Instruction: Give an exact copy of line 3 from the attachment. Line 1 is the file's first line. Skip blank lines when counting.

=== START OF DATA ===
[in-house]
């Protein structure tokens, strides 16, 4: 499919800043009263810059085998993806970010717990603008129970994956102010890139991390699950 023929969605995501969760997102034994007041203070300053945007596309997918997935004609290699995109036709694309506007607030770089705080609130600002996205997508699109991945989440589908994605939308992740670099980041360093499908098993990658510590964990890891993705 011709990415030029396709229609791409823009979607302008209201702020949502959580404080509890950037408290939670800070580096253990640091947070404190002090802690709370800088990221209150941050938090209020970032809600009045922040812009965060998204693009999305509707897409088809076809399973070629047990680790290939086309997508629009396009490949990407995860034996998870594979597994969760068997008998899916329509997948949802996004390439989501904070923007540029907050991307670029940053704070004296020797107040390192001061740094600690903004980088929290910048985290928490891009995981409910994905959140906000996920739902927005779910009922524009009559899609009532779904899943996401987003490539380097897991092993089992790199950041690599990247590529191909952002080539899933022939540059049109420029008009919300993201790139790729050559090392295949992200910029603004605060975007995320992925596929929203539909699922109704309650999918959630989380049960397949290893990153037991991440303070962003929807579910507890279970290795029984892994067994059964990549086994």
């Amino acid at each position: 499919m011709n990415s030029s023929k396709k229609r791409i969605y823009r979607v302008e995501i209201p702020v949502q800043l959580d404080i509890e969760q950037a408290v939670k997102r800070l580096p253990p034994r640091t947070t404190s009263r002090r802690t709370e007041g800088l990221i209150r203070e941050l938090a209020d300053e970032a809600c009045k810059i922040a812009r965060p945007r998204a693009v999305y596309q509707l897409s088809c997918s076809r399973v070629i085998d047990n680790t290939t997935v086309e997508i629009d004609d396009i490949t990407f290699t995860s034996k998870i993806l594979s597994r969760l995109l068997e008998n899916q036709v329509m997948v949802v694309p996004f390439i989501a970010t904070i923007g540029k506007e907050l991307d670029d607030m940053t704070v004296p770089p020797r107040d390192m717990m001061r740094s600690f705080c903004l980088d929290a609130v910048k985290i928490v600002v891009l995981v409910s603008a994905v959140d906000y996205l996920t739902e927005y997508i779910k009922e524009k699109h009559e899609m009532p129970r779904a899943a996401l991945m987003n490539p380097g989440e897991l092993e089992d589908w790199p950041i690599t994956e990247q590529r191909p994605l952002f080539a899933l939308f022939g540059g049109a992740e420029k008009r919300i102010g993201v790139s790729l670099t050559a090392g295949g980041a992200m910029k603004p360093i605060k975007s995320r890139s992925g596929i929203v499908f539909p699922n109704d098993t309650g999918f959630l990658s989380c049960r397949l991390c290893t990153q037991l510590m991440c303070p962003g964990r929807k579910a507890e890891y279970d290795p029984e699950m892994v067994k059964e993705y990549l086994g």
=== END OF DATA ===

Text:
């Amino acid at each position: 499919m011709n990415s030029s023929k396709k229609r791409i969605y823009r979607v302008e995501i209201p702020v949502q800043l959580d404080i509890e969760q950037a408290v939670k997102r800070l580096p253990p034994r640091t947070t404190s009263r002090r802690t709370e007041g800088l990221i209150r203070e941050l938090a209020d300053e970032a809600c009045k810059i922040a812009r965060p945007r998204a693009v999305y596309q509707l897409s088809c997918s076809r399973v070629i085998d047990n680790t290939t997935v086309e997508i629009d004609d396009i490949t990407f290699t995860s034996k998870i993806l594979s597994r969760l995109l068997e008998n899916q036709v329509m997948v949802v694309p996004f390439i989501a970010t904070i923007g540029k506007e907050l991307d670029d607030m940053t704070v004296p770089p020797r107040d390192m717990m001061r740094s600690f705080c903004l980088d929290a609130v910048k985290i928490v600002v891009l995981v409910s603008a994905v959140d906000y996205l996920t739902e927005y997508i779910k009922e524009k699109h009559e899609m009532p129970r779904a899943a996401l991945m987003n490539p380097g989440e897991l092993e089992d589908w790199p950041i690599t994956e990247q590529r191909p994605l952002f080539a899933l939308f022939g540059g049109a992740e420029k008009r919300i102010g993201v790139s790729l670099t050559a090392g295949g980041a992200m910029k603004p360093i605060k975007s995320r890139s992925g596929i929203v499908f539909p699922n109704d098993t309650g999918f959630l990658s989380c049960r397949l991390c290893t990153q037991l510590m991440c303070p962003g964990r929807k579910a507890e890891y279970d290795p029984e699950m892994v067994k059964e993705y990549l086994g």